Sydney and Melbourne are now international cities desired by people from all over the world. Brisbane will get there at some stage, it is next on the list and Australia’s population growth will ensure that our other capital cities will eventually get there too. Who wouldn’t want to live in Australia. There is limited availability of land in the inner city desirable locations of our capital cities which is where more people want to live than there are properties available. This is a supply and demand issue and is nothing new. The same limitation applies to any major city anywhere in the world. 

So, to address some of the comments in the article.  An early comment in the article is that interest rates are now lower than any time since Captain Cook.  Now we know that that’s a tongue-in-cheek comment.  But interest rates have never stopped anyone buying a property. People buy when there is confidence and most people through a lifetime of experience have confidence in property.   The ASX’s latest 2016 Russell Report, probably the most balanced of all-asset type performance reports produced in Australia, shows that over the last 10 and 20 year periods, residential property has outperformed every single other asset class in Australia, bar none.  For your interest, we have attached a link to that report so that you can read for yourself what is actually been happening in the Australian markets, including residential property, over very long periods of time. 

http://www.asx.com.au/documents/research/russell-asx-long-term-investing-report-2016.pdf

Mr Montgomery’s comment that the boom in property prices has everything to do with low interest rates is not correct. It is a furphy. Perhaps it may be true in the financial markets that he operates in but it is not true in the case of property. Every residential property is going to be someone’s home. The last period of low interest rates similar to those being experienced in Australia now, was 1959 to 1970 during which house prices growth according to ABS data grew by only about 30% Australia-wide.  Clearly low interest rates aren’t the main catalyst for price growth. The reason for the price growth is lack of supply and increasing demand for properties in specific locations.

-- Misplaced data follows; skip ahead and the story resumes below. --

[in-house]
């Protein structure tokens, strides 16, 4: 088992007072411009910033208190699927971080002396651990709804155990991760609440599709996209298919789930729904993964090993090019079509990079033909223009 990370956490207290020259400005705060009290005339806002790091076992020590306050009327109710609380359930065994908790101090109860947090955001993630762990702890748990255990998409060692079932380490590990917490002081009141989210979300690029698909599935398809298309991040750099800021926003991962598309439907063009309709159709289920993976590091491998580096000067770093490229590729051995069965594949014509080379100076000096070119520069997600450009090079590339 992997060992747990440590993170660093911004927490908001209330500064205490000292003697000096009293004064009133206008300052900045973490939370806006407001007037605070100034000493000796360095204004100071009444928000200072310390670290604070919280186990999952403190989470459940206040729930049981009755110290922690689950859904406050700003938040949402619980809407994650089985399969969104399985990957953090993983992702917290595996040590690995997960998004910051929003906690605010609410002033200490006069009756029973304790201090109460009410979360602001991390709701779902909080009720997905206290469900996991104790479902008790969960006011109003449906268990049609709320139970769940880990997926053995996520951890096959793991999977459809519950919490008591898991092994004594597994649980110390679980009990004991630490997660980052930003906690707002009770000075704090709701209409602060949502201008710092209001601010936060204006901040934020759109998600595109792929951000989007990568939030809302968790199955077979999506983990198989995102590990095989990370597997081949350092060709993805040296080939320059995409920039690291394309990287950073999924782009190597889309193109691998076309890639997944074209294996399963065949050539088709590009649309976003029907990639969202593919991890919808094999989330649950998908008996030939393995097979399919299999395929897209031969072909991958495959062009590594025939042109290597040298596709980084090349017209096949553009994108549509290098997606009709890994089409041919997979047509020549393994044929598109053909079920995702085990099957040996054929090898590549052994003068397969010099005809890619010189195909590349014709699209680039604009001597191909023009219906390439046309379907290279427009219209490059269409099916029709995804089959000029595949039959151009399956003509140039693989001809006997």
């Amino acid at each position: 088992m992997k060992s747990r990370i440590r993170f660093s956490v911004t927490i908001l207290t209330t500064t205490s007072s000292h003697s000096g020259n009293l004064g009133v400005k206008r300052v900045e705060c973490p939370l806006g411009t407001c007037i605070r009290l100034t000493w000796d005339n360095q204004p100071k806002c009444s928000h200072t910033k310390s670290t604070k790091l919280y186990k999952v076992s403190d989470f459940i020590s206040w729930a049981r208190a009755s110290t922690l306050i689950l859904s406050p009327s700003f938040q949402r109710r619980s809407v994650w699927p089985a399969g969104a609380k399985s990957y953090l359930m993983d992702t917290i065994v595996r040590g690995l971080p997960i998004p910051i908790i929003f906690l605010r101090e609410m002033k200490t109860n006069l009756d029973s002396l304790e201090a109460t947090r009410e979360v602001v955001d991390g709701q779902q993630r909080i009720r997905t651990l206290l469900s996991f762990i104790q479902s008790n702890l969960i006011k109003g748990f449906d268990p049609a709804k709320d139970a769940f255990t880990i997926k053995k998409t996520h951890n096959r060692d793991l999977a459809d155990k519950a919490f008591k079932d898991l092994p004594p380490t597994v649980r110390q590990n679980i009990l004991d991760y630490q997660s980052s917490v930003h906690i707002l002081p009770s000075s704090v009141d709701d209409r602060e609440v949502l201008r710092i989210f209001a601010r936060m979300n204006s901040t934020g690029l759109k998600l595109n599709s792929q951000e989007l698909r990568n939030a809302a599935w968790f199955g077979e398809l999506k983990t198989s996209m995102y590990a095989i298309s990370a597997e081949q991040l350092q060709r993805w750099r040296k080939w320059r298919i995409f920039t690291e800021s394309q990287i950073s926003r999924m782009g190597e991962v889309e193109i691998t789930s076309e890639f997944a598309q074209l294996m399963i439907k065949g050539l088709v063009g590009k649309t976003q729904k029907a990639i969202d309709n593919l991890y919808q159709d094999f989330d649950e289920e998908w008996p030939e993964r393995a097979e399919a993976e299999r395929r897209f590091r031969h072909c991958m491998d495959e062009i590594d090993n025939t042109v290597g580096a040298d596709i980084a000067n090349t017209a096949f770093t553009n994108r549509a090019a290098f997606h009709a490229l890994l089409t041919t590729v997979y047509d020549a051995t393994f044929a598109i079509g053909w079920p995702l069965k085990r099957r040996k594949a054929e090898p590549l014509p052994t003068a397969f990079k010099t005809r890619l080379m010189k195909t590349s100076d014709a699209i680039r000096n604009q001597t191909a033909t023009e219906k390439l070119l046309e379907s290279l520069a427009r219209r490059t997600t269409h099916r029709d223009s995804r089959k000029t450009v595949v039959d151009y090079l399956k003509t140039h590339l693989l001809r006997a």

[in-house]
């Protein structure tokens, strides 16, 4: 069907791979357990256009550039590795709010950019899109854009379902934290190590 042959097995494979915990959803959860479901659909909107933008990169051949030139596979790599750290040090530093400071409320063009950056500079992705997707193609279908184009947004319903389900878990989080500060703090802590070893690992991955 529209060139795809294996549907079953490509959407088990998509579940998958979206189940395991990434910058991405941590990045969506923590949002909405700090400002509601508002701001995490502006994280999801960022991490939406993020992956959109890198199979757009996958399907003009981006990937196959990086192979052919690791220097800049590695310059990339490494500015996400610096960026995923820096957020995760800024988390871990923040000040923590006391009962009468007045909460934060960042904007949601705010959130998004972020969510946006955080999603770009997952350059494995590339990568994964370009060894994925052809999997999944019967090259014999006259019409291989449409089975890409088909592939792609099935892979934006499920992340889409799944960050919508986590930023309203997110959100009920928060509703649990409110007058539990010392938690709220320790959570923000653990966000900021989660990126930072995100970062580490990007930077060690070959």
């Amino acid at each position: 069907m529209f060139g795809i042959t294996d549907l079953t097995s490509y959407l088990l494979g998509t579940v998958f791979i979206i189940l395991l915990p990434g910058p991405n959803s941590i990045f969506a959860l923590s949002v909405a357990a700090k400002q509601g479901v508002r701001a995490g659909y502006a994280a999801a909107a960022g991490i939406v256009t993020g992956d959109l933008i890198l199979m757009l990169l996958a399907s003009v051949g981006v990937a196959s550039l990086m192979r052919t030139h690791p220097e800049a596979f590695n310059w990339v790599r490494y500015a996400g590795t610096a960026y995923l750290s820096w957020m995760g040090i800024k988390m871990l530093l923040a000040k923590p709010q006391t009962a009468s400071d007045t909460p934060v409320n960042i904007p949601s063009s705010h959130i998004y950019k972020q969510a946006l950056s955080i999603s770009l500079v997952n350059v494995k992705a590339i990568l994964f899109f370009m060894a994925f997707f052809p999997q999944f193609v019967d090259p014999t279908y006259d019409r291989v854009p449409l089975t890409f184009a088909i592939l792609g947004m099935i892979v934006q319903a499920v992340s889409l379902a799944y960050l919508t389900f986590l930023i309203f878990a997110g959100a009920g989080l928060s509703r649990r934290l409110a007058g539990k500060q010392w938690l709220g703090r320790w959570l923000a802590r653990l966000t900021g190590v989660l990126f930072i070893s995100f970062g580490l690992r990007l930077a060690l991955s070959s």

Most readers might be too young to remember what interest rates were like 50 years ago but interest rates in the in the early 50’s were below 5% followed by a sustained period over 10 years of housing loan interest rates between 5% and 6% similar to the rates we have now.  In this latest and current cycle interest rates have only been at the 5% level for about 3 years. We can’t project where interest rates will be in the future, but it is not unreasonable to think that interest rates may stay relatively low for quite some time yet. 

Mr Montgomery then says “Surging house prices have nothing to do with a shortage of land”.  Does he, can he really believe that?  We know we have lots of land in a country the size of Australia, but most of it is not in the centre of our capital cities.  The fact that the bulk of Australia’s population lives in our major cities around the coastline of Australia is indication enough of where the majority of us want to live. It is also where the scarcity of land within the desirable areas of these major population centres that demand is greatest and prices of property are at their highest.  This is certainly not going to change at any time in the future and to suggest that house prices have nothing to do with the shortage of land is a complete distortion of the facts and could not be justified on any reasonable understanding of the facts.